In the “Incentives” section (p. 4), the paper mentioned a “predetermined number of coins” that can enter circulation but doesn’t mention what that number is. This “predetermined number” is actually very important for the long-term future of Bitcoin. This number should not be set too low, because once the all coins enter circulation, the network “can transition entirely to transaction fees and be completely inflation free.” At this point, Bitcoin won’t just be “completely inflation free,” which can be seen as a good thing; it will be *deflationary* because coins can be held indefinitely by various people and not circulate around in the network. Deflation, like inflation, can be problematic if it gets out of control. With deflation, one coin buys more goods (including fiat currency) and services, which great for those who entered the Bitcoin network (by obtaining and owning coins) earlier and stayed. However, deflation also increases the barrier of entry into the Bitcoin network for new people because more goods or services are needed in exchange for one coin. The increased barrier of entry can cause the Bitcoin network’s growth and usage to slow down or stagnate. The Bitcoin network could even shrink as more coins are permanently inaccessible. The possibility of problematic deflation didn’t seem to be a consideration in design of the solution presented in the paper.

**Economics/Tokenomics Score: 3.5/5 – OK**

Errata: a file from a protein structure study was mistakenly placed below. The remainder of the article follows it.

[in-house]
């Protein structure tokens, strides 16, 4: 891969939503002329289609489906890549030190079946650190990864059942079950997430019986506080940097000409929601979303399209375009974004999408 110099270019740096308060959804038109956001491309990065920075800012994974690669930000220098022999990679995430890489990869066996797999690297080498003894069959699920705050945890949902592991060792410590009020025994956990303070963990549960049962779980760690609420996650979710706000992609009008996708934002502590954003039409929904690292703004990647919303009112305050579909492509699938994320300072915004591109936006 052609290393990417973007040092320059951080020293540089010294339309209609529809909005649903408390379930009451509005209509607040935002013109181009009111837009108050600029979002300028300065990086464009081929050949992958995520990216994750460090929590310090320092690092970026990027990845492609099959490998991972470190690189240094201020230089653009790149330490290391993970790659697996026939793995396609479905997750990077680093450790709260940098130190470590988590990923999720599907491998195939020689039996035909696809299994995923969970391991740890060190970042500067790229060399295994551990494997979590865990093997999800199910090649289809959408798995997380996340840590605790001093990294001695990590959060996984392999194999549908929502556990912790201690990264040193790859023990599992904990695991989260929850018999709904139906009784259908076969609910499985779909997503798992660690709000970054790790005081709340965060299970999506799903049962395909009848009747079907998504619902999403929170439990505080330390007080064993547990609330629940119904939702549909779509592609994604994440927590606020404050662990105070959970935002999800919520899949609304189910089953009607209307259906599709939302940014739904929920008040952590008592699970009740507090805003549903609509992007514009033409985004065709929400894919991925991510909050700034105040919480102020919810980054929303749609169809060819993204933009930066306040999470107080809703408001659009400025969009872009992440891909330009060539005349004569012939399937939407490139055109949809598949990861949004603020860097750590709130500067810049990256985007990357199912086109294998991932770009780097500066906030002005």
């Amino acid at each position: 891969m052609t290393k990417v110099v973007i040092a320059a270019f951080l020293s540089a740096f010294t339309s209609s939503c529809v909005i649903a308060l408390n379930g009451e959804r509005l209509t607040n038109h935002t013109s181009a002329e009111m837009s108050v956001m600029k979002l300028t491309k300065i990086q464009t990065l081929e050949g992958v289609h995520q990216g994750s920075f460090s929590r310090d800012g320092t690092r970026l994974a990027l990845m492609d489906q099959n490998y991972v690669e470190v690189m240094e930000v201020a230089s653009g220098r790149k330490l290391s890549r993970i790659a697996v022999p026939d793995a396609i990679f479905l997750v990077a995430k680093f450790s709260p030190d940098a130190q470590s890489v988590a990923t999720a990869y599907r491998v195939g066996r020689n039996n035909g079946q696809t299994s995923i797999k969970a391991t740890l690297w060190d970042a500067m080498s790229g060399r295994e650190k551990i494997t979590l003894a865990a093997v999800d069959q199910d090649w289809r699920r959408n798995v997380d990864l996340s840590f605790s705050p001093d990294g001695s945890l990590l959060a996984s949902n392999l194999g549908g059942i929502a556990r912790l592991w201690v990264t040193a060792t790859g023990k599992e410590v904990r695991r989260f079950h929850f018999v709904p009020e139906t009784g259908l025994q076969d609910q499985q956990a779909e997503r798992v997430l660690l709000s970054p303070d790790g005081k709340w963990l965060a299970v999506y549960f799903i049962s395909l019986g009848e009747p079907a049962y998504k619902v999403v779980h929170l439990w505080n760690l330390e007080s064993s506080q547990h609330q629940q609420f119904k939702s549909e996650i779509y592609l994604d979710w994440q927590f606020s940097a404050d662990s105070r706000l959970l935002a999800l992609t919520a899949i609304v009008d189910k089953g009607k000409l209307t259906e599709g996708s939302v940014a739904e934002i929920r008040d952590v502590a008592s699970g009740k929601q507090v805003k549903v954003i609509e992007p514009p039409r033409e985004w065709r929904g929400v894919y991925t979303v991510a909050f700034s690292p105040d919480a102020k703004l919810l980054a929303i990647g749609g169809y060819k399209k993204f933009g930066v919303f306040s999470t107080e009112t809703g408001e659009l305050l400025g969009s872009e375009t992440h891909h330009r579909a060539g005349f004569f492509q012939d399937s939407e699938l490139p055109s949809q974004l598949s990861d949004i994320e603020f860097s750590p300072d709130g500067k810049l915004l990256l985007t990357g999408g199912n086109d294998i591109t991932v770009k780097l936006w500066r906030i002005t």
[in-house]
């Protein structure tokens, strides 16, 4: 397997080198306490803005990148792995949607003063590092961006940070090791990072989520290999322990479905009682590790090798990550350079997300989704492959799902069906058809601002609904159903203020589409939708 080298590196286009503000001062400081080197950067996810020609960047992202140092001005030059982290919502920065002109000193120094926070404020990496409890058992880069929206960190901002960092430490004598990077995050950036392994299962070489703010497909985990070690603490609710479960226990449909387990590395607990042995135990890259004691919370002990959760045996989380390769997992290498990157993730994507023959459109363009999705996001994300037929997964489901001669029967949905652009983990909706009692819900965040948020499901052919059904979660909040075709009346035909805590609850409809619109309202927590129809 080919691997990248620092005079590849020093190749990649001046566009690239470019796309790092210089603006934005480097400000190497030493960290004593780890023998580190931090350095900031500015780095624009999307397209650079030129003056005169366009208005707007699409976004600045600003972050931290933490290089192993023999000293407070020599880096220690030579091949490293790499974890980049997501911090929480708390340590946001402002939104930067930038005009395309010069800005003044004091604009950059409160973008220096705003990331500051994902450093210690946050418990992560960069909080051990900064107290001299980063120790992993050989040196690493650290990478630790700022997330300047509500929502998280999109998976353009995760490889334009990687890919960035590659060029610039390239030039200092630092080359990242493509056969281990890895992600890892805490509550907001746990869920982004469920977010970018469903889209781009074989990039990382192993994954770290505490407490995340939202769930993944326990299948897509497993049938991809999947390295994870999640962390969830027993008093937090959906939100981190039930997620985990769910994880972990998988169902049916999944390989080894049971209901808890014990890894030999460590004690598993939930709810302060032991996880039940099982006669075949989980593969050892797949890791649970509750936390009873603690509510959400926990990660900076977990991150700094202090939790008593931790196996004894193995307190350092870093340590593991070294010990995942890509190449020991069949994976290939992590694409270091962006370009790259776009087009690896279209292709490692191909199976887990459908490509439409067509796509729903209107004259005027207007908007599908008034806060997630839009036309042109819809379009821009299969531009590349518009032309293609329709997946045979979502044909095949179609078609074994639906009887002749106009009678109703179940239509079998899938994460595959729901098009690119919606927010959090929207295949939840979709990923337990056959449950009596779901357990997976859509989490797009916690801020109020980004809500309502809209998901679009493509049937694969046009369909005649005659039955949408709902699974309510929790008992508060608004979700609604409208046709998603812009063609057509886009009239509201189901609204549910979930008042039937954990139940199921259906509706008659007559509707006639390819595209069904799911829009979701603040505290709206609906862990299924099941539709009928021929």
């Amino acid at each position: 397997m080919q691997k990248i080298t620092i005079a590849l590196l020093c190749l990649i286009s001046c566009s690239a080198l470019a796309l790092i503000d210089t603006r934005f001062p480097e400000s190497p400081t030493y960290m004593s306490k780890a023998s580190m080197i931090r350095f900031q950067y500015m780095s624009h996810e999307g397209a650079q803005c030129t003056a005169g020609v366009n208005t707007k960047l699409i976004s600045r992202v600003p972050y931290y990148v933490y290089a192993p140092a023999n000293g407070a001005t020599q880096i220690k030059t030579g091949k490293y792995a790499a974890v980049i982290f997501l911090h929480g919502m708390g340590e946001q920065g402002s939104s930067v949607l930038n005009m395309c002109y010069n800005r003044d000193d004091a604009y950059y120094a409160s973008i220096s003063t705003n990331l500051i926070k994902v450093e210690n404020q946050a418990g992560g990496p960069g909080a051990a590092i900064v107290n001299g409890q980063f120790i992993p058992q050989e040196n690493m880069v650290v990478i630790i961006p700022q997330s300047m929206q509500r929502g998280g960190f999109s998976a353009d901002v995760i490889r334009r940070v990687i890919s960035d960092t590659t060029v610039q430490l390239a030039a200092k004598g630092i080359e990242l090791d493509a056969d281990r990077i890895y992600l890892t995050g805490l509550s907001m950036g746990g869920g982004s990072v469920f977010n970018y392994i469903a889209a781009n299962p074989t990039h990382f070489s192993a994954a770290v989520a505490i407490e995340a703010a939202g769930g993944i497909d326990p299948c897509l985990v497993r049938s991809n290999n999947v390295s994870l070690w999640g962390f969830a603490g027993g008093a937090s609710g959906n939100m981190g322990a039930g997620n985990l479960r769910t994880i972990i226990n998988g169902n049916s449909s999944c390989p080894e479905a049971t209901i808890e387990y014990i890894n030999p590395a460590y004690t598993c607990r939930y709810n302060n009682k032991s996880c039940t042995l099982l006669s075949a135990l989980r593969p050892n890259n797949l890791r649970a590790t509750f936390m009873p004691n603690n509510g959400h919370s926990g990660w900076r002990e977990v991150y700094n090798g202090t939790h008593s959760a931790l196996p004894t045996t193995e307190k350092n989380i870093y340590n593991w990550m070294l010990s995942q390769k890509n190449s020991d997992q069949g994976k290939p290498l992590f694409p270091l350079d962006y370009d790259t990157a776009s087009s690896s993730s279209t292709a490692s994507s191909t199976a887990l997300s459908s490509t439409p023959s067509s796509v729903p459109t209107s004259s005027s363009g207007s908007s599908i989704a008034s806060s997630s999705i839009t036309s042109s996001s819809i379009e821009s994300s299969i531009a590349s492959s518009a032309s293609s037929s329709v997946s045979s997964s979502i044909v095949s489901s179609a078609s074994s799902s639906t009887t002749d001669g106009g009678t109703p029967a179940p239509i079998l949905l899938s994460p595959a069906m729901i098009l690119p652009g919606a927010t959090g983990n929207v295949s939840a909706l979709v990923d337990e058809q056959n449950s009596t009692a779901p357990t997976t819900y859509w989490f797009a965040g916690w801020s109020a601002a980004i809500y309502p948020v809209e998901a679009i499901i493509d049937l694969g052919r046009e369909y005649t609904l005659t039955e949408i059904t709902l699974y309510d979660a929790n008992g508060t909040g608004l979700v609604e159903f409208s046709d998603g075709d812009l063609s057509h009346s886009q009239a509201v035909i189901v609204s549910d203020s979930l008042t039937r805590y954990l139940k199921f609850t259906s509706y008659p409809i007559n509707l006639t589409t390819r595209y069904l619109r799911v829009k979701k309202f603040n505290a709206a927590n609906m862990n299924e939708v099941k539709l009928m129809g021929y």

## Review category #3: Implementation and security

Because it’s just a proposal, the paper doesn’t contain any relevant computer code for implementing the Bitcoin network, and it doesn’t need to. Surprisingly, there isn’t much cryptography explained in the paper. The hashing algorithm used for the digital signatures in the transactions wasn’t even mentioned. There isn’t a whole lot of explanation of the most of cryptography involved in the proof-or-work either. This leaves the reader with more questions than answers. Where does the nonce come from? Who or what determines the “required zero bits” in the block’s proof-of-work hash?

The white paper is short, perhaps too short. There are areas that could use some more explanation. One such area is the “Networking” section (p. 3-4). Not much is explained in this section, and the section would be better if it explained how transactions are broadcasted into the network and who (or what) is broadcasting them. There was also no explanation of how nodes in the network are supposed to know that there are multiple chains of transaction blocks and which of those chains is the longest. Making sure the nodes determine the longest chain is essential to the proof-of-work mechanism. A second area that could use more explanation is the “mint based model” in the “Transactions” section (p. 2). The mint-based transaction model isn’t intuitive and is difficult to understand. It would have been more helpful if there was a more detailed explanation of the model and why the model used; although, that explanation could be a short paper by itself. A third area that could use more explanation is how “routine escrow mechanisms could easily be implemented to protect buyers” (p. 1). What is a “routine escrow mechanism” and how does it protect buyers?